Screenwriting masters: How to write for a soap

Creating stories and dialogue for TV shows (and mayors) is a real possibility if you take a course in screenwriting
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The Independent Online

Can you teach someone to write a good script? Or are good writers simply born with talent? The popularity of screenwriting courses and their rising numbers would suggest a lot of people are hoping it's a skill that can be taught.

At the London College of Communication, where course director Kelly Marshall runs a two-year, part-time MA in screenwriting, they believe in innate talent, but Marshall says there are definitely skills to learn too. "You can do it on your own without a course, but it's trial and error. Here it's guided, with a huge emphasis on physical writing and creating a large body of work. It's not just about hearing and speaking."

Students are put through a rigorous programme of at least four major script projects: for a short 10-minute film, a half-hour episode of an existing TV series, a half-hour adaptation of a short story, and a final piece of work that must be a film or major piece of TV. There are also options to pitch for commissions for joint projects with other institutions such as those teaching acting.

Marshall says the projects are designed to give a wide range of opportunity, and all work is seen by the class as well as tutors, to give students an idea of what it's like having work exposed to the public gaze.

It's worked for many – the list of film and TV awards and credits for past and present students is impressive. Graduates include the actor and playwright Kwame Kwei-Armah and TV and film writer Tracy Brabin.

The course has seen changes since Marshall, a graduate and practising writer herself, took over the directorship four years ago. Keen to invite in a cross-section of the population, she does not insist, as some screen-writing courses do, on entrants already possessing a degree. "I don't think a degree in history or fine art proves you can write," she says. "I'm keen to find an original voice even if a person has no education or degree – what's needed are people with something to say."

The result is that the course now has a mix of solicitors, single mums, builders, even a deep-sea diver. "We have a lot of life experience in the class," says Marshall.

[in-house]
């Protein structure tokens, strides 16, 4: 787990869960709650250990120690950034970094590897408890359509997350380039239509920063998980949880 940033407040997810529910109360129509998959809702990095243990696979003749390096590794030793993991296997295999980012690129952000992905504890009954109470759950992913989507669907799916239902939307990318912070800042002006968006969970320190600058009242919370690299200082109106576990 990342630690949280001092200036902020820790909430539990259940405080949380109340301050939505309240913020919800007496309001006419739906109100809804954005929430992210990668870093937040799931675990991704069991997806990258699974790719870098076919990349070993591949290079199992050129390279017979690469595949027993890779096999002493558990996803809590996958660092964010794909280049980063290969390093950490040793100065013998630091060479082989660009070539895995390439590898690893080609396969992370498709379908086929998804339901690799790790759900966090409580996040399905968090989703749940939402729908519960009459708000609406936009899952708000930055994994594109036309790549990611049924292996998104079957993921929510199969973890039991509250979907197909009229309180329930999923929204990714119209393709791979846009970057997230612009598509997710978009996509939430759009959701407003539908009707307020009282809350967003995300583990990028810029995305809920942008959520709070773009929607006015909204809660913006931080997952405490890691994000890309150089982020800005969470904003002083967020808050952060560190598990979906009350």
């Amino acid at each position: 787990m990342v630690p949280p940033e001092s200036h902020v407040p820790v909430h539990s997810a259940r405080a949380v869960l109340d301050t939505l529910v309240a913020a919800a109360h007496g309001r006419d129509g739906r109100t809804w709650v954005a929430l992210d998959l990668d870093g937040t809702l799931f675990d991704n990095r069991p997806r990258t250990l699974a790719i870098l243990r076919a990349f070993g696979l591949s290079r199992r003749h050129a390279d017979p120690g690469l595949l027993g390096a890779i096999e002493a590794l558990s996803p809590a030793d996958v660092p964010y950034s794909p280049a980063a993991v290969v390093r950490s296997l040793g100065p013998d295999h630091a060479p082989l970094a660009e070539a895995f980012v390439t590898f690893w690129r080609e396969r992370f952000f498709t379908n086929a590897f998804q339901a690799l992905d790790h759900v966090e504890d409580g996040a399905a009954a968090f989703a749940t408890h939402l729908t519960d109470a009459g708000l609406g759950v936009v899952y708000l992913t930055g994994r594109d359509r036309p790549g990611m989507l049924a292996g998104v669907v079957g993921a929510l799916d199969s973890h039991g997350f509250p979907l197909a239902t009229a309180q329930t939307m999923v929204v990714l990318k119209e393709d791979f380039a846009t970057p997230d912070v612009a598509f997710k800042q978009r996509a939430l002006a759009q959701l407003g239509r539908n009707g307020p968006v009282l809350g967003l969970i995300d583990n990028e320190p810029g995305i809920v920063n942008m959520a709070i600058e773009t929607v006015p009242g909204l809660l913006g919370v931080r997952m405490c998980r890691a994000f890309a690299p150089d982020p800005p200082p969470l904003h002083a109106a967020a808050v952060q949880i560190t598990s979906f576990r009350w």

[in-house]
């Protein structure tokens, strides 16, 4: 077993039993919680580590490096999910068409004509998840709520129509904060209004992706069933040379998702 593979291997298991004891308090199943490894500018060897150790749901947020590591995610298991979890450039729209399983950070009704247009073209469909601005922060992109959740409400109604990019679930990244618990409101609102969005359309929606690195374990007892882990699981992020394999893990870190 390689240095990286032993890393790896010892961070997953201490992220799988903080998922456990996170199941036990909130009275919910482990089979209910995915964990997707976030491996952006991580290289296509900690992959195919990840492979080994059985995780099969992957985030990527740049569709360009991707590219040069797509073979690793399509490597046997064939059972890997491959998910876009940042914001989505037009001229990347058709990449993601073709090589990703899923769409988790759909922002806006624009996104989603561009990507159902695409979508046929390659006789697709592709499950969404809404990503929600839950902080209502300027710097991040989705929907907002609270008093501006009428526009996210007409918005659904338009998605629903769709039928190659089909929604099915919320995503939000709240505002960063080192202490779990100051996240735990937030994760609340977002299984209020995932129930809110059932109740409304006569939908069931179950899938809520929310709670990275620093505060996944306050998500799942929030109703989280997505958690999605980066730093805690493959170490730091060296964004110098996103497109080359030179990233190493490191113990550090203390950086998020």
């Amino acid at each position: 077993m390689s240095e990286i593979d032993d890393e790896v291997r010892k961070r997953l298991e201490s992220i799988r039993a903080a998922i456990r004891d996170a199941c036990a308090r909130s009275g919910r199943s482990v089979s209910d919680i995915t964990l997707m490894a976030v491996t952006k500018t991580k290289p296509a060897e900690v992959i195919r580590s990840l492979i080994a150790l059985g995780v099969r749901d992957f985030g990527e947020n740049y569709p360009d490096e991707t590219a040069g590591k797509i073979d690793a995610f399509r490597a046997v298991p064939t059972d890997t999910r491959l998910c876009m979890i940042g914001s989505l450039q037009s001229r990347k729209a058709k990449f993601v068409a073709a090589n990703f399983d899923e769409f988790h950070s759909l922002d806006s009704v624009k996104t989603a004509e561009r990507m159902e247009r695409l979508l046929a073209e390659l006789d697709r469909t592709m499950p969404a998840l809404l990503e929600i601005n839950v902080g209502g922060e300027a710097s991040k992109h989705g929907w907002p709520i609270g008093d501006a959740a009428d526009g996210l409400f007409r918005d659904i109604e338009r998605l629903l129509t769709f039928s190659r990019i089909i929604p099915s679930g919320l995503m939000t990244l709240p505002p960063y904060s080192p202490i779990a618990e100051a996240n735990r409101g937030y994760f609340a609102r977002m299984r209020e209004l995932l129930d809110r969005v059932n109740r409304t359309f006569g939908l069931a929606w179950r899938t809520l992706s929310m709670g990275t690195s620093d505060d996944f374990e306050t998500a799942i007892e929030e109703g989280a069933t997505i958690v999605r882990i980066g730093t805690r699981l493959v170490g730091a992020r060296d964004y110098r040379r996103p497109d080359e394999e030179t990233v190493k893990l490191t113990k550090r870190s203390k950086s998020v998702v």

Steven Kelly, who is in his final year of the Masters, had been working as a builder for four years. Having begun a sociology degree at Birkbeck College, London, and found it wasn't for him, he nevertheless felt compelled to keep writing while working, and finally signed up two years ago. The course has given him a basic tool kit, he says. "We have done a lot on structure, characterisation and dialogue, and it's also given me a good overview of the industry. I have written for the BBC – we were encouraged to put our work out in the public domain. But one of the best things was the workshops. Feedback can be really useful because working as a writer on your own can be lonely."

That's a point echoed by course graduate Jonathan Hall, whose script Fireworks, co-written with colleague Hannah Robinson, last year won him a $10,000 (£6,700) cash prize and a trip to meet Los Angeles producers. The first international winners of the annual American Screenwriters Association contest, he and Robinson now have UK and US agents and have sold the screen rights to the script.

"I had already begun writing for the BBC series Doctors when I started the course," he says. "I had done previous short courses but wanted to do an MA. It's great to have a writing group where you feel secure – we still keep one going. It's the style of feedback that counts."

Both writers admit that the going is tougher now as opportunities are cut back, but Hall is optimistic about chances in the US. "Studios which made big-budget films are struggling, but low- to medium-size concerns are not as badly affected, and investors do have money," he says. "Over here, it can be harder as you literally have to start from scratch."

Marshall's answer to the challenge posed by the difficulty in getting a launching pad for her students is to bring people to them. "It's one of those industries where it's not so much what you know but who you know," she says. "So we have a great collaboration with the industry, with students shadowing writers on popular dramas such as Hollyoaks, EastEnders and Holby City. Importantly, too, they are given time to meet agents and development executives. It is tough out there but we think we can give students a head start."

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